A Very Warm Welcome to Plume, Maldon's Community Academy
Mr C A Wakefield - Executive Principal
Plume Academy Family Mental Health Awareness Week 10-16 May 2021
This week is ‘Plume Academy Family Mental Health Awareness Week’. During tutor time the whole academy will be exploring the Mental Health UK campaign ‘5 ways to wellbeing’: Connect/Be Active/ Take Notice/Keep Learning/ Give.
The Mental Health Foundations theme for this year is Nature and we are challenging you to use the '5 ways to wellbeing' to get into Nature to help boost your mental health. The theme Nature is somewhat fitting, after a year where we have seen more of our four walls in our homes than the four seasons. As we enter spring and the nation eases out of lockdown, we are inviting you to reconnect with nature and the environment. But we are mindful that everyone will be in a different place of comfort, so we are asking you to do this in a way that works for you.
You could even download and colour Paul Cummins MBE drawing of the tulip. The tulip has a colourful past. Having withstood a virus, it flourished brightly against all odds and flowers each spring. Quite simply, the tulip is a timely emblem of hope and rebirth through adversity. During the week, we want you to download it or draw your own tulip, colour it in blue and stick it in your window as a symbol of mental health awareness. You will start to see lots of these tulips around both MRC & FRC.
Start a dialogue about the ‘5 ways to wellbeing’. Whether that is with family, friends, or a neighbour – each conversation counts.
Essex Teaching Awards 2021 – Nominations from Plume Academy
We were genuinely delighted that three of our teaching staff colleagues received nominations for the ‘Essex Teaching Awards 2021’.
Please find the actual nominations for these three colleagues we are incredibly proud of:
Ms Jo Everett – Assistant Vice Principal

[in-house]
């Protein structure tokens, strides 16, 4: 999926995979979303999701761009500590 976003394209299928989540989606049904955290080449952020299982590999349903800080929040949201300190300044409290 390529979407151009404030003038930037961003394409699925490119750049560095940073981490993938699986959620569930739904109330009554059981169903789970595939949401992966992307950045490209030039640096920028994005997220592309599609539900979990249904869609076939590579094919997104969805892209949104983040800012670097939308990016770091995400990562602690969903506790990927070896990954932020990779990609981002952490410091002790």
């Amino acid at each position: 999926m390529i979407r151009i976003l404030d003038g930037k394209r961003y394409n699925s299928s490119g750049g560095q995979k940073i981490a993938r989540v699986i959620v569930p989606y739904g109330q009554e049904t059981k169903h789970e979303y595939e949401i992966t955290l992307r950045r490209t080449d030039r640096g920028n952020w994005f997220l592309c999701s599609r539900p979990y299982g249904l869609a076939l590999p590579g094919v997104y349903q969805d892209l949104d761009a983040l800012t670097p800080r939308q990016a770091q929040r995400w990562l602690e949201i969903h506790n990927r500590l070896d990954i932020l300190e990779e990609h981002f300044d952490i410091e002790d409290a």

In a year which has been like no other, I believe there is one teacher that has gone above and beyond.
Ms Everett has played a significant role in ensuring the smooth transition of primary school students to secondary school during a time of anxiety and concern shared by parents and students alike.
She worked tirelessly throughout lockdown to provide regular communication to the parents and students who would be moving from primary school to The Plume Academy. New ways of working were very quickly established and new resources used to enable some kind of transition to take place. Ms Everett completed virtual tours of the school site and shared these with new students to ensure they became familiar with their new school. She included areas of mental and emotional wellbeing within her communication this helped students to realise the worries they had about starting a new school were normal and they weren’t alone.
Ms Everett clearly cares for her students, families and the wider community. This is evident by her visible presence within the school .She regularly greets students in the morning at the gate with a smile and will respond to a parent email or call regardless of it not being within school hours. The reassurance this gives to parents (especially those new to secondary school) is priceless, nothing is too much trouble for Ms Everett. To know your child is in a happy and safe environment where they are always encouraged to achieve their best is the best evidence to show how deserving Ms Everett is of this award.